Submitted: 01-12-1999 by Forrest Brownell
Light (only 33 lb) and agile, this little boat is perfect for exploring small streams and remote ponds. Paddled from a kneeling positionfolks with big feet will want to raise the single cane seat or replace it with a foam saddlethe Old Town Pack responds best to "traditional" technique. Practice your J- and C-strokes, get yourself a properly-sized beavertail paddle, and jump in. You'll discover that this short canoe tracks surprisingly well. And don't be fooled by the shallow, molded keel. The Pack maneuvers with ease and grace. You can turn the boat to either side in its own lengthwithout once having to reach your paddle across the gunwale.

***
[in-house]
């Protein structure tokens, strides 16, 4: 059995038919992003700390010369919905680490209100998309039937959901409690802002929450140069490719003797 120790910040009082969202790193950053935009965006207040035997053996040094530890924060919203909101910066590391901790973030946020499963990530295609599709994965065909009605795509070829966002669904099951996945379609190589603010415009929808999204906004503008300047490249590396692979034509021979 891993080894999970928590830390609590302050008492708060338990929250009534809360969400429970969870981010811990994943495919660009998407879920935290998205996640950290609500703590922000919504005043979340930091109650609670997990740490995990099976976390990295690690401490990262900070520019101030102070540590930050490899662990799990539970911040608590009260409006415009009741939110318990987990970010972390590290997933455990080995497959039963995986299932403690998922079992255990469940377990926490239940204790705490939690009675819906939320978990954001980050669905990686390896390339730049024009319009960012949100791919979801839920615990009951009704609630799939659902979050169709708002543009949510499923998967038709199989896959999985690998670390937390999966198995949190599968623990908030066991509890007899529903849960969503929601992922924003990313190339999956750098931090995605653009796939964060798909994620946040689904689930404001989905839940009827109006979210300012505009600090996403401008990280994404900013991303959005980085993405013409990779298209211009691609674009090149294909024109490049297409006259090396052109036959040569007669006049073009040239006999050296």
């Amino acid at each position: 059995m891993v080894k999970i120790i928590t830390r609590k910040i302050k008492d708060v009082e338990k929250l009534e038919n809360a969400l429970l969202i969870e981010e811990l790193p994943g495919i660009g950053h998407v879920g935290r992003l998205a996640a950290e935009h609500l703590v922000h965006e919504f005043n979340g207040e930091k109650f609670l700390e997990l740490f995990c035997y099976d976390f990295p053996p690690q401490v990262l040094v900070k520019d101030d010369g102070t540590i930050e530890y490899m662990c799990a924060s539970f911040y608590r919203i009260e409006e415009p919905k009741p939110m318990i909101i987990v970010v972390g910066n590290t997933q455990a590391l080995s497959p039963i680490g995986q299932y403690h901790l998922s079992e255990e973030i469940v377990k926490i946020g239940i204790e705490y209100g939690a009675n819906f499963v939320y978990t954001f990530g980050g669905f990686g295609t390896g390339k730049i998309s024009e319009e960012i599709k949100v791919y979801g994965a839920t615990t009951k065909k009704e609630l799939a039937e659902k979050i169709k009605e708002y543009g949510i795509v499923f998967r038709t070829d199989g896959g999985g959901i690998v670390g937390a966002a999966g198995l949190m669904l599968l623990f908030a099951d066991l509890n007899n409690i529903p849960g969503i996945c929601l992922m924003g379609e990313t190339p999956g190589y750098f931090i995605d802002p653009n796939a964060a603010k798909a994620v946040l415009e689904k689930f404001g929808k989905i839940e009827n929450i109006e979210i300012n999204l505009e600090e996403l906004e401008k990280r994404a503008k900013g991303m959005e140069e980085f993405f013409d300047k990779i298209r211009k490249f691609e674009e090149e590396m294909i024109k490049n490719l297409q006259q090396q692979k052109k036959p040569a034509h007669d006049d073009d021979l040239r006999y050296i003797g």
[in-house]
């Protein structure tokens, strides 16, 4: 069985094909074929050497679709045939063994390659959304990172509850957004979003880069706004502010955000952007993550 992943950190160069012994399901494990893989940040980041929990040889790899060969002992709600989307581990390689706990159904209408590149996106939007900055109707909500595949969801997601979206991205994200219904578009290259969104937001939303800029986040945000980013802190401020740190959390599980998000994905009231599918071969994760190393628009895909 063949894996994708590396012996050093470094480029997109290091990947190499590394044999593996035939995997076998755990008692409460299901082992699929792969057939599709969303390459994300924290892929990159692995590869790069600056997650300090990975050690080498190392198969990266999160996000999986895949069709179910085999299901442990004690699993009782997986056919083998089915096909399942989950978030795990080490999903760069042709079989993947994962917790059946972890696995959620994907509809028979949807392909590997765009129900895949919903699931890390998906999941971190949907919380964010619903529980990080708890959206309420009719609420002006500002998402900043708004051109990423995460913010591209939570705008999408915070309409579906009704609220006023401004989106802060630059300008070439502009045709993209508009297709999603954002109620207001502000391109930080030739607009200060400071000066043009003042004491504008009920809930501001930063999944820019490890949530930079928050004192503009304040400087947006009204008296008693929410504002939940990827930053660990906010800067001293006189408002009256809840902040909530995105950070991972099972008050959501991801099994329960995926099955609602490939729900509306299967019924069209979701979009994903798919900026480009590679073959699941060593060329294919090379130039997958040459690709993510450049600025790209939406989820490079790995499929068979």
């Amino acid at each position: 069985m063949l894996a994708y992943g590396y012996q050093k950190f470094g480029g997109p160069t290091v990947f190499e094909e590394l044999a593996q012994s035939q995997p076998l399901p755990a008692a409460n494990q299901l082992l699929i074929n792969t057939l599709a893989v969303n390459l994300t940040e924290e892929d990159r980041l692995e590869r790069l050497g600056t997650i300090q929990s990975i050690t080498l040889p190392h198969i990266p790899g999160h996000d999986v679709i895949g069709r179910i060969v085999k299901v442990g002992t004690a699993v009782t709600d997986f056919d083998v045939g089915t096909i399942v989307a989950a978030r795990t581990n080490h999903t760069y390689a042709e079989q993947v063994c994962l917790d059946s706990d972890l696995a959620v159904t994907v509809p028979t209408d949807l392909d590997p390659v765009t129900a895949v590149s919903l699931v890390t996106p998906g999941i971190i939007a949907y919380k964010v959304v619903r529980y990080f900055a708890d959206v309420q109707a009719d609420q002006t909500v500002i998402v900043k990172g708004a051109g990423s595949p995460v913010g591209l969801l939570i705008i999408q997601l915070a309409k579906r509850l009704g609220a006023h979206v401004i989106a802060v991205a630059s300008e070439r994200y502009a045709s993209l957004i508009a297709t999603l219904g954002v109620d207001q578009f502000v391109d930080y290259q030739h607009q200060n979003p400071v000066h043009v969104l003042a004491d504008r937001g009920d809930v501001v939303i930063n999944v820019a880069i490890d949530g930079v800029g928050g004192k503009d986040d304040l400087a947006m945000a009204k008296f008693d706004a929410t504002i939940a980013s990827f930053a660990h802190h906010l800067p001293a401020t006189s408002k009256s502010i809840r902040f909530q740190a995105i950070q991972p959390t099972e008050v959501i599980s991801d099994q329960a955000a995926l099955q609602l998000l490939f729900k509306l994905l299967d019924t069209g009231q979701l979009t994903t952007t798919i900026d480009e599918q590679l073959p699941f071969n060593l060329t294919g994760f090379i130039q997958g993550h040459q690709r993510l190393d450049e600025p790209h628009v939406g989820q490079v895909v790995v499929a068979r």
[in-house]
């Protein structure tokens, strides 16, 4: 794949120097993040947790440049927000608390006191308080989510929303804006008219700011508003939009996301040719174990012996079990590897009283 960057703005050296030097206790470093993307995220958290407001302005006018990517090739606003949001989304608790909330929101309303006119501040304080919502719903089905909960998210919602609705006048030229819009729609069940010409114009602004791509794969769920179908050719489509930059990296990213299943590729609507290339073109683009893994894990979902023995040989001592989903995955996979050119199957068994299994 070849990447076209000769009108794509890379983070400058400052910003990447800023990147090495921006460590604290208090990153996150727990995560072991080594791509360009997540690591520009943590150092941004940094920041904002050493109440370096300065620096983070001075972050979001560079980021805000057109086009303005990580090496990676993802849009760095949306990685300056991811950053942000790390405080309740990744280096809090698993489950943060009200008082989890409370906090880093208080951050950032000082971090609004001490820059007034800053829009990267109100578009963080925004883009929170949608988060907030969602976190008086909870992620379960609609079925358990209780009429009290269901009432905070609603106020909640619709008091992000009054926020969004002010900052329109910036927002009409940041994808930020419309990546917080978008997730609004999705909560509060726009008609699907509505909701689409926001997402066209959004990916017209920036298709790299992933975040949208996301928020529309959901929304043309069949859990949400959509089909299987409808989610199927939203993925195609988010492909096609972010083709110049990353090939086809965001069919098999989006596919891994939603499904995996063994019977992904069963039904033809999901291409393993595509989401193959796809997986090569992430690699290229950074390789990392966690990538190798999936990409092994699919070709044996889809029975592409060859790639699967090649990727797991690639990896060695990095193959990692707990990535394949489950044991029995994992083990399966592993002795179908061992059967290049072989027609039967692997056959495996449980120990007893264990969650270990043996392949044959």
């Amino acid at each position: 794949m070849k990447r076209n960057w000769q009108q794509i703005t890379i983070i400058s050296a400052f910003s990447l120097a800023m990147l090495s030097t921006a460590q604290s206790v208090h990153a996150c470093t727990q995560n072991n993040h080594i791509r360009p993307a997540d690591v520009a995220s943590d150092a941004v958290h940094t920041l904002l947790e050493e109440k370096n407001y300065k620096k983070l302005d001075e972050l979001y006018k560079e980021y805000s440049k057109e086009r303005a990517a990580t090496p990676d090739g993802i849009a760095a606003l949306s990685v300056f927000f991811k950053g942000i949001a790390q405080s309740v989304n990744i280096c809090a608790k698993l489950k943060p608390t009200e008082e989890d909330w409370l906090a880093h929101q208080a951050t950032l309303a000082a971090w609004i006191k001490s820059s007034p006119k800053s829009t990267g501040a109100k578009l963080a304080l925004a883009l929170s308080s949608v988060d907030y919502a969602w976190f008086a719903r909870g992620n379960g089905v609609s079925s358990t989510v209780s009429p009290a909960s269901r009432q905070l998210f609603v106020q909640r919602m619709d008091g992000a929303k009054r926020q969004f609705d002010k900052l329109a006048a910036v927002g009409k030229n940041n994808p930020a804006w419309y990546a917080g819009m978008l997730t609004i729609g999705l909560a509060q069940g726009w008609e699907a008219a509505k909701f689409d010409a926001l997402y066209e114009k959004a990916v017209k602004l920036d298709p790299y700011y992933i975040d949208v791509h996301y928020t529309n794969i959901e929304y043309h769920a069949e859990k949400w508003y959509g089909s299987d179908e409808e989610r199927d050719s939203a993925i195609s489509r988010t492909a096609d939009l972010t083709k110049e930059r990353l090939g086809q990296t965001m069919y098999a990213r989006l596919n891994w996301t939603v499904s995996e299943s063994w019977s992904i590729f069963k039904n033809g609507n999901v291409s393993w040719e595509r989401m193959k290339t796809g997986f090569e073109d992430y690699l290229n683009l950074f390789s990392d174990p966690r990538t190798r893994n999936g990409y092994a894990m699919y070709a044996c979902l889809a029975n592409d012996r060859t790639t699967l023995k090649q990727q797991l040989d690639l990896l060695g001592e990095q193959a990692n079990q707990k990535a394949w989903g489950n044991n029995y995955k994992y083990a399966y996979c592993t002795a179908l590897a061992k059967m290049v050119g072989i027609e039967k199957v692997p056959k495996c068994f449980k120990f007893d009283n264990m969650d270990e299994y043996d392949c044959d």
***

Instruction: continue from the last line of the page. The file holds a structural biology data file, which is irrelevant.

The Pack isn't a boat for whitewater, of course, though you can run Class I and even short, easy Class II stretches if you're careful. Nor is it an expedition craft, though it will carry food and gear for a week or more.
What is the Pack's forte, then? Messing about, just messing aboutuncomplicated, undemanding exploration of out-of-the-way waters, near and far. The Water Rat in Kenneth Grahame's famous story was right. There's nothing half so much worth doing, and this is as good a boat as you'll find anywhere for doing it.